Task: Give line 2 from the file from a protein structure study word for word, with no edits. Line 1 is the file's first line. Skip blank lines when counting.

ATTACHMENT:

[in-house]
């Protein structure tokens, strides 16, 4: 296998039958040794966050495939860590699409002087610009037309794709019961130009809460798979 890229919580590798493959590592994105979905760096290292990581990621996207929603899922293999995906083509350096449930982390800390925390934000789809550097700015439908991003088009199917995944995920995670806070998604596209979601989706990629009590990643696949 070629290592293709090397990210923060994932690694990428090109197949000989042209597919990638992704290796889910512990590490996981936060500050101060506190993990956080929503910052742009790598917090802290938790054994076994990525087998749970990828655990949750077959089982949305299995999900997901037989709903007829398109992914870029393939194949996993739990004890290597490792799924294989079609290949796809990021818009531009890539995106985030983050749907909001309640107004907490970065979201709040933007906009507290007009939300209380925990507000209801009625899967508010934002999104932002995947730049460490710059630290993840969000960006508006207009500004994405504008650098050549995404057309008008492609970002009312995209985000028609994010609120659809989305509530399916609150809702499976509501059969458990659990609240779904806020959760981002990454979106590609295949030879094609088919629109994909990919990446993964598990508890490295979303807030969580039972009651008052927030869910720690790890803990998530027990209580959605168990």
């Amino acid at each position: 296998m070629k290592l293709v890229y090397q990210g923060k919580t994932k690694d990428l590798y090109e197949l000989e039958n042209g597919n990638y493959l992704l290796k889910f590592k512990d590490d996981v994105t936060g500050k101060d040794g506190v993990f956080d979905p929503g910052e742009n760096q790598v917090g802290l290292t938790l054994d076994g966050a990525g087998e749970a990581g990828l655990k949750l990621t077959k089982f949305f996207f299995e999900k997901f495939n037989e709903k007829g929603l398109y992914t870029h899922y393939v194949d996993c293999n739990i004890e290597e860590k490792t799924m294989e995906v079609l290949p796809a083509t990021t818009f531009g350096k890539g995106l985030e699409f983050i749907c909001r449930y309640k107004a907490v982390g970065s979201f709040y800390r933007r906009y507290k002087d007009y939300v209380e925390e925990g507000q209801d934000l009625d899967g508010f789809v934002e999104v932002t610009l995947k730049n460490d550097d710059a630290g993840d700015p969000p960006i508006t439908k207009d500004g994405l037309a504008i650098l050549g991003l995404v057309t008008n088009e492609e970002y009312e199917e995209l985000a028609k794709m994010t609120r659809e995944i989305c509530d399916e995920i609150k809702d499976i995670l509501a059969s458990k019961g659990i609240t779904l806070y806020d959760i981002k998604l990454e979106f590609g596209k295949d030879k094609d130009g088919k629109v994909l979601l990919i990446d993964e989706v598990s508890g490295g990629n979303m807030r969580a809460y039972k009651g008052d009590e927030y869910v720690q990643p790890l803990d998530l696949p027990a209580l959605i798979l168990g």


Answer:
């Protein structure tokens, strides 16, 4: 296998039958040794966050495939860590699409002087610009037309794709019961130009809460798979 890229919580590798493959590592994105979905760096290292990581990621996207929603899922293999995906083509350096449930982390800390925390934000789809550097700015439908991003088009199917995944995920995670806070998604596209979601989706990629009590990643696949 070629290592293709090397990210923060994932690694990428090109197949000989042209597919990638992704290796889910512990590490996981936060500050101060506190993990956080929503910052742009790598917090802290938790054994076994990525087998749970990828655990949750077959089982949305299995999900997901037989709903007829398109992914870029393939194949996993739990004890290597490792799924294989079609290949796809990021818009531009890539995106985030983050749907909001309640107004907490970065979201709040933007906009507290007009939300209380925990507000209801009625899967508010934002999104932002995947730049460490710059630290993840969000960006508006207009500004994405504008650098050549995404057309008008492609970002009312995209985000028609994010609120659809989305509530399916609150809702499976509501059969458990659990609240779904806020959760981002990454979106590609295949030879094609088919629109994909990919990446993964598990508890490295979303807030969580039972009651008052927030869910720690790890803990998530027990209580959605168990």